Lisa Rinna on Returning 'Home' After the 'Housewives' and Tuning Out Negativity

Lisa Rinna

Lisa Rinna is back to doing what she feels she should be doing since leaving The Real Housewives of Beverly Hills.

Following her departure from the reality show after eight seasons, the Days of Our Lives alum has had more time to focus on acting and passion projects.

"It's just been so much fun," she told Parade in a new one-on-one interview. "My mom always said, 'When one door closes, another one opens,' but, you know, you can't forget I'm an actor. I started as an actor. I had a long career as an actor before I did that. And so to be able to go back, has been dreamy and exactly what I should be doing."

Rinna admitted that she feels like she's "back home." Recalling walking on to the set of American Horror Stories—on which she appeared in Season 3—for the first time, she revealed, "I had tears rolling down my face and I said out loud: 'I'm home.'"

For Rinna, roles like that didn't come her way when she was working on RHOBH. "You didn't get offered them. They didn't come about. It wasn't available," she shared, adding, "You know, in this business, when you're doing one thing, people don't necessarily reach out. They think you're busy. They think you're already working, or that just was the way that was. It was just not happening while I was doing that show."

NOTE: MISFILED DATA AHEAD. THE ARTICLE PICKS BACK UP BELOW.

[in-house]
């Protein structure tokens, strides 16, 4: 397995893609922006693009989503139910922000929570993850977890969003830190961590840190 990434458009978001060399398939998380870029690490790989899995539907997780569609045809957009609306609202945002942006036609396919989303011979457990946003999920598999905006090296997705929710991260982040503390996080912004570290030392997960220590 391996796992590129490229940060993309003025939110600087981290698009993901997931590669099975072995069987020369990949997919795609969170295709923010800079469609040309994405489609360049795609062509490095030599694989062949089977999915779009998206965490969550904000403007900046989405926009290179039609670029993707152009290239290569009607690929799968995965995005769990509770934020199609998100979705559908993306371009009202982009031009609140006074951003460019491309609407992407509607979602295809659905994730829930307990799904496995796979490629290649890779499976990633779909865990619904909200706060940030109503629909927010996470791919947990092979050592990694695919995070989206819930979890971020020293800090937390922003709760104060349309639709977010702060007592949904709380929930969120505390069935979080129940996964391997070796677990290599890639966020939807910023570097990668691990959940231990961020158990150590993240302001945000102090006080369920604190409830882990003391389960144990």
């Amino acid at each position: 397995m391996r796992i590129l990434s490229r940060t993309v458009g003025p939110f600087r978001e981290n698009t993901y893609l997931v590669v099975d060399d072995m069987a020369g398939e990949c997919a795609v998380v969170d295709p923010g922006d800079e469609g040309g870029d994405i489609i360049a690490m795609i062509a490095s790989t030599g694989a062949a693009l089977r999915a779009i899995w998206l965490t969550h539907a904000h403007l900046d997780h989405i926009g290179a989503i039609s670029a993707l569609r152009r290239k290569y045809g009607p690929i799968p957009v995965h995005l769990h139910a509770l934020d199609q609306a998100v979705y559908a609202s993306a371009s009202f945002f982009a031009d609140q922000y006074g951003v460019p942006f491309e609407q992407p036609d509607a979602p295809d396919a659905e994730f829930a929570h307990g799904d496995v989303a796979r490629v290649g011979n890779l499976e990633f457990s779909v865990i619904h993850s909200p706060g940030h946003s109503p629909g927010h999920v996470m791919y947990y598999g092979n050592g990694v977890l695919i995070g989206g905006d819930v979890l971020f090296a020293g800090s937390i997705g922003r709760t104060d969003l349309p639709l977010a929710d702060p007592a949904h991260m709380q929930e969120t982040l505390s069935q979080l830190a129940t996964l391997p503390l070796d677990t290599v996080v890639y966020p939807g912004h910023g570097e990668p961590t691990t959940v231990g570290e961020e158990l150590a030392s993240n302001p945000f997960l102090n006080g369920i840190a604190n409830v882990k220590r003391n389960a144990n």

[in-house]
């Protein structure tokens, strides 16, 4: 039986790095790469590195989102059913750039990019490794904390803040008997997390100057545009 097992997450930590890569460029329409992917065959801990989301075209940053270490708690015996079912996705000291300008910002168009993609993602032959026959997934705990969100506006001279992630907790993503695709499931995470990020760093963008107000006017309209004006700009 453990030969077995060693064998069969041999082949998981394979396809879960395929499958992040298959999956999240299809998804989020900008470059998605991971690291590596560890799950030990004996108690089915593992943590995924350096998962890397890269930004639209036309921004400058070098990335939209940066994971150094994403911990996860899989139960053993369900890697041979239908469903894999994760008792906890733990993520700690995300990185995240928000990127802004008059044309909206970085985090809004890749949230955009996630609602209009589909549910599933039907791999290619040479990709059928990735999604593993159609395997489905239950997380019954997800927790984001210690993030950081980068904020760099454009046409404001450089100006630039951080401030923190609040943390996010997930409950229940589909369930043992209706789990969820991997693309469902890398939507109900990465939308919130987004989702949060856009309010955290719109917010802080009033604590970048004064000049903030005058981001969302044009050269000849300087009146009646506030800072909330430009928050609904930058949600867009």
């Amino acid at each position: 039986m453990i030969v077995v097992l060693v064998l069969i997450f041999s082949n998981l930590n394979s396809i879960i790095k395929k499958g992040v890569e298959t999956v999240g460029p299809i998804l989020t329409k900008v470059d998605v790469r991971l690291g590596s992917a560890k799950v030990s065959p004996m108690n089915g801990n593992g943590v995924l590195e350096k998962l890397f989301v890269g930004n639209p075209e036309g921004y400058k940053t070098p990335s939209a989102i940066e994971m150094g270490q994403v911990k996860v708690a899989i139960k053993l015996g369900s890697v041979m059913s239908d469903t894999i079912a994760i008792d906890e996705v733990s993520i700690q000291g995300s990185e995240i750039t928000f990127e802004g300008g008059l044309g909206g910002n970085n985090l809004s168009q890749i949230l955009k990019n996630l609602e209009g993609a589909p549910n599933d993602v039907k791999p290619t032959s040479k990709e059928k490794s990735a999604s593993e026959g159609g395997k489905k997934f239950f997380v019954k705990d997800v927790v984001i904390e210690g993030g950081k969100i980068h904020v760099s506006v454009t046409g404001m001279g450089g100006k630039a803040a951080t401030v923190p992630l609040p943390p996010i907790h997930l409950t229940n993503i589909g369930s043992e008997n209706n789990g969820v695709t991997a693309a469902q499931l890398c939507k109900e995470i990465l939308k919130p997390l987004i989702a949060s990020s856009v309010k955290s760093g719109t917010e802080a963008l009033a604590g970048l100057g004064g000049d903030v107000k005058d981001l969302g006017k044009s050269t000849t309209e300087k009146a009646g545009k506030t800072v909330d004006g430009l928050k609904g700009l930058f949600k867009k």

So, to go back to doing what she loves, Rinna said, "I'm so grateful and I feel so blessed."

The actress' latest role is in Lifetime's new original movie Mommy Meanest, which also stars her older daughter Delilah Hamlin. The film, inspired by actual events, tells the story of a teenager who is cyber-bullied by her mother, played by Rinna.

"It is a true story and it was challenging," Rinna, who also executive produced the project, said. "I was certainly scared of it and I thought that means, 'I need to do it.' It was quite a challenge to find the empathy in this woman because as a mother myself, of course, I can't imagine ever doing something like that. But you have to find out what would drive somebody to go to those lengths out of the fear of losing their child and their need of controlling and such, and I think it was just a really interesting part for me to play. It certainly was. It was hard."

Continue reading for Parade's exclusive interview with Lisa Rinna about her new movie Mommy Meanest, which premieres May 11 at 8 p.m. ET on Lifetime; plus, being on the receiving end of bullying, the Melrose Place reboot and roles she wants to play.